Ancient Heart gives the listener a brief reprieve from the weirdness of the previous track, featuring a (mostly) melodic hook-laden chorus, and mid-tempo head-banging instrumentals. Here, the cosmonaut communes psychically with space-time-god Yog-Sothoth (borrowed from the fiction of H.P. Lovecraft), who at last grants her with the power to transcend her human form.

8. Fiefdom in the Sky: 

This interlude may catch some listeners off guard. Stripping away all instruments but guitar and vocals, Fiefdom in the Sky contrasts with the rest of the album as a soft and simple ballad. Aside from the somber vocals and acoustics, the listener can faintly hear electric guitar washed out with reverb, creating a strings-like effect. Like Wolves Upon the Throne, Fiefdom in the Sky is more of a reflection than an actual story point in the narrative. Blending together feudal and sci-fi imagery, this song is fundamentally about personal crisis, but also personal growth.

9. Omnipresence: 

This track will quickly snap listeners from any momentary calm achieved from the previous song. One of the heaviest and hard-driving songs on the album, Omnipresence blends sounds inspired by such diverse acts as Dream Theater, Mastodon, and Gojira. Having ascended beyond her human form, the cosmonaut is at last able to destroy those cosmic forces restraining her from attaining her innate potential. Indeed, this track is centred on themes of authority, power, and oppression.

10. Monarch:

Monarch, more than any other single track on the album, will take the listener on a journey. The song builds from a delicate melodic introduction, to a thundering Mastodon-esque middle section, finally culminating in an anthemic finale. The listener will hear a variety of sounds throughout Monarch, but the highlight of this track is undoubtedly the layered melodic vocals that permeate the song beginning to end. The forces of oppression in the cosmonaut’s journey are here personified in the form of an aged monarch upon as astral throne. The cosmonaut must attain emancipation through regicide.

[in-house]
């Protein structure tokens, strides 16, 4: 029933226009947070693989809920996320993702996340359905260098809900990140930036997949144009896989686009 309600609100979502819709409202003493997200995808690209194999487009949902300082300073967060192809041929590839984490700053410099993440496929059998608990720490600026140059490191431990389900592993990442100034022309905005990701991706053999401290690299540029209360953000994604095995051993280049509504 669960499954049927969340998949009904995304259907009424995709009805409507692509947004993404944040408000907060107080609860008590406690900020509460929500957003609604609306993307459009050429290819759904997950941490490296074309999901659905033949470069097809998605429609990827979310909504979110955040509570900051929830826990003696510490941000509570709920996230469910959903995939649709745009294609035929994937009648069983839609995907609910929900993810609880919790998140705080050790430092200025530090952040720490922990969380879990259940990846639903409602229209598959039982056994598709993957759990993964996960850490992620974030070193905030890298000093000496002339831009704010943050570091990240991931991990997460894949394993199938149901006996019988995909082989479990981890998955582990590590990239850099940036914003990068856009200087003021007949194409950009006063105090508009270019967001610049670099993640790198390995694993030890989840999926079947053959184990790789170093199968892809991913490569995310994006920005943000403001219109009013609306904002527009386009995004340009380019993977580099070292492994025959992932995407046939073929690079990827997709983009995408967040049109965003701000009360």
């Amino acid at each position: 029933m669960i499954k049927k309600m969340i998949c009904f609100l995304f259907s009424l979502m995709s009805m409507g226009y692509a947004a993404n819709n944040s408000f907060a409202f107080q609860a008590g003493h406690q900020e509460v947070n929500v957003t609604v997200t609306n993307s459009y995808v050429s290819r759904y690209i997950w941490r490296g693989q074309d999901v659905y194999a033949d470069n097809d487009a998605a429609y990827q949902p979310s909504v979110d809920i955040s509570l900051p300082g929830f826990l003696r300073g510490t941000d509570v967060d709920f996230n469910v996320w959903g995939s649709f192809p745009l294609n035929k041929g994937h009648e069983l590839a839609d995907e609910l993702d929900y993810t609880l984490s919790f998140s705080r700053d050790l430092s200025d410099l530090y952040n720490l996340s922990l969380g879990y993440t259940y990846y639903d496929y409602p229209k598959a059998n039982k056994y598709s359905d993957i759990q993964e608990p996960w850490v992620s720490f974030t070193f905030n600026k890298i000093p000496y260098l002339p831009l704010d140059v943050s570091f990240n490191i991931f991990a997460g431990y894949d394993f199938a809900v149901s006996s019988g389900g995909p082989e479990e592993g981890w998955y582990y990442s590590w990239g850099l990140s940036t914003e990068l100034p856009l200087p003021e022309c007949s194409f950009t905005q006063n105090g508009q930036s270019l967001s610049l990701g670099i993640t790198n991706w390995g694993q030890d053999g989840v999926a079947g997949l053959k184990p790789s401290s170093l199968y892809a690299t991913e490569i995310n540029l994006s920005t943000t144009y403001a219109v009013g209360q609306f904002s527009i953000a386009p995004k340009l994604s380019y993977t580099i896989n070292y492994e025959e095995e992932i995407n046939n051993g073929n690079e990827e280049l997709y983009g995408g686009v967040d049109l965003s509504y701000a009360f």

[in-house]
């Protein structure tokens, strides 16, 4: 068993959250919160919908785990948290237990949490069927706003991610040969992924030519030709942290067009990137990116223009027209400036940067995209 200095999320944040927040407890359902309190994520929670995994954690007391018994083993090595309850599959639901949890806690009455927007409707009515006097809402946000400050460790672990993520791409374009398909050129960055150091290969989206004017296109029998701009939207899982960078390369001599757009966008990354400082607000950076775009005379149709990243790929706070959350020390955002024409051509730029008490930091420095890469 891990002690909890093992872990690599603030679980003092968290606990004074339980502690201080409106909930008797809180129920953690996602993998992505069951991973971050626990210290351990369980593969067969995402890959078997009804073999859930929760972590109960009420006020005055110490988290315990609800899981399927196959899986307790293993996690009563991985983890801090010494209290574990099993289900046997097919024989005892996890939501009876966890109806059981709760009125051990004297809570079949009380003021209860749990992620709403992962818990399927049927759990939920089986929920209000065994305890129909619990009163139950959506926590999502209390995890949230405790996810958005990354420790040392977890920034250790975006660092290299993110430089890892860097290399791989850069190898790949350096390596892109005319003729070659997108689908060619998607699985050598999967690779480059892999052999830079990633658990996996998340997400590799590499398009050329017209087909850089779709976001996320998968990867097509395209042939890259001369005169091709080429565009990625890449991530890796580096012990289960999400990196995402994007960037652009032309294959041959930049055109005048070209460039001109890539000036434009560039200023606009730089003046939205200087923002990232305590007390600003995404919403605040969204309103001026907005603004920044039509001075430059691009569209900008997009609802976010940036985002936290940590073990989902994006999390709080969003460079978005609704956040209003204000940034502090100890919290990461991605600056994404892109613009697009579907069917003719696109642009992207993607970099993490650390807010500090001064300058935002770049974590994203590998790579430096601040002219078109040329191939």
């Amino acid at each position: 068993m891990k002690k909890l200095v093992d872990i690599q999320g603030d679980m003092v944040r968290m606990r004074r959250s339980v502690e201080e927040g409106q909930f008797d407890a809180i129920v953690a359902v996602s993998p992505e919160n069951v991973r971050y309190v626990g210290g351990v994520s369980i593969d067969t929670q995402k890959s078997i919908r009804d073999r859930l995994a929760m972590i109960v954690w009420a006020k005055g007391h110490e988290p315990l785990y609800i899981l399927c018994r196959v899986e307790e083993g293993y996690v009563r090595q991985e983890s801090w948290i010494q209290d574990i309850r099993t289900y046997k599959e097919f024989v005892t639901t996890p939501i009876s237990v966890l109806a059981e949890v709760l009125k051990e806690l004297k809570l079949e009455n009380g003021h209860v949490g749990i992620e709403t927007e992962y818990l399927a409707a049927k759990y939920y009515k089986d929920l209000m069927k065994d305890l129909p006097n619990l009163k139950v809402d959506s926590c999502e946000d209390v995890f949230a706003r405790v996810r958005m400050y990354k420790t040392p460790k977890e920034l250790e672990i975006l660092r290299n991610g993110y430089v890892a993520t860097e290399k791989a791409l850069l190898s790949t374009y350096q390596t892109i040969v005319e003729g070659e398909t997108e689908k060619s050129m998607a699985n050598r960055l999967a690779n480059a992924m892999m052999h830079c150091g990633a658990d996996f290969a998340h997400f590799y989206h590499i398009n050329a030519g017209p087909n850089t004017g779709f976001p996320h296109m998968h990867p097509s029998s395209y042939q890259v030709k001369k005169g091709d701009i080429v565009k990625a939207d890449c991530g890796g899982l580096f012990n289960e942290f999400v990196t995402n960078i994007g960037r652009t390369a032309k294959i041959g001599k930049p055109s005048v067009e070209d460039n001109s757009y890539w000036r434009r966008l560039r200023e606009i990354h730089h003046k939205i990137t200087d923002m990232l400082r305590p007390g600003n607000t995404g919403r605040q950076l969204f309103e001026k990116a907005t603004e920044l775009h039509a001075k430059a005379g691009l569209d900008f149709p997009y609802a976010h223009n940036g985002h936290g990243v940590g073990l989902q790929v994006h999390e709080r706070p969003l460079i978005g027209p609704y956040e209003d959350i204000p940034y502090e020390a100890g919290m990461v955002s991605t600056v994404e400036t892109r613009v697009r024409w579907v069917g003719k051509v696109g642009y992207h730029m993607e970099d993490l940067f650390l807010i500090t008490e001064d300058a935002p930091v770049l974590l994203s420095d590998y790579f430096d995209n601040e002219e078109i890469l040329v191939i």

11. Umbrakinesis:

The track opens with a swing-feel bass and drum riff, coupled with swelling reverb drenched guitars, but quickly blooms into an emotional power track. The song is a reference to Azathoth (taken from the fiction of HP Lovecraft), the slumbering creator-god who dreams the universe into existence. Making contact with this vast cosmic being, the universe is revealed as a malleable thought-projection, subject to the cosmonaut’s own will. Power now coupled with self-understanding, the cosmonaut is free to roam the universe, at last knowing her place within it.

12. Wza-Y’ei:

The final track on the album is characterized by dizzying drum patterns than nonetheless provide a flow that guides the listener through the final stretch of the record, coupled with guttural vocals, and heavy rhythmic guitar and bass. Listeners will also notice a cacophony of human voices layered just behind the instrumentals as the track draws to a close. Just as Space Mead introduces the album’s concept, Wza-Y’ei provides the summation of that concept. Wza-Y’ei is a fictional word (again borrowed from H.P. Lovecraft) in the language of the Old Ones. We interpret the meaning as something akin to “Om,” the essence of consciousness, and liberation of the mind.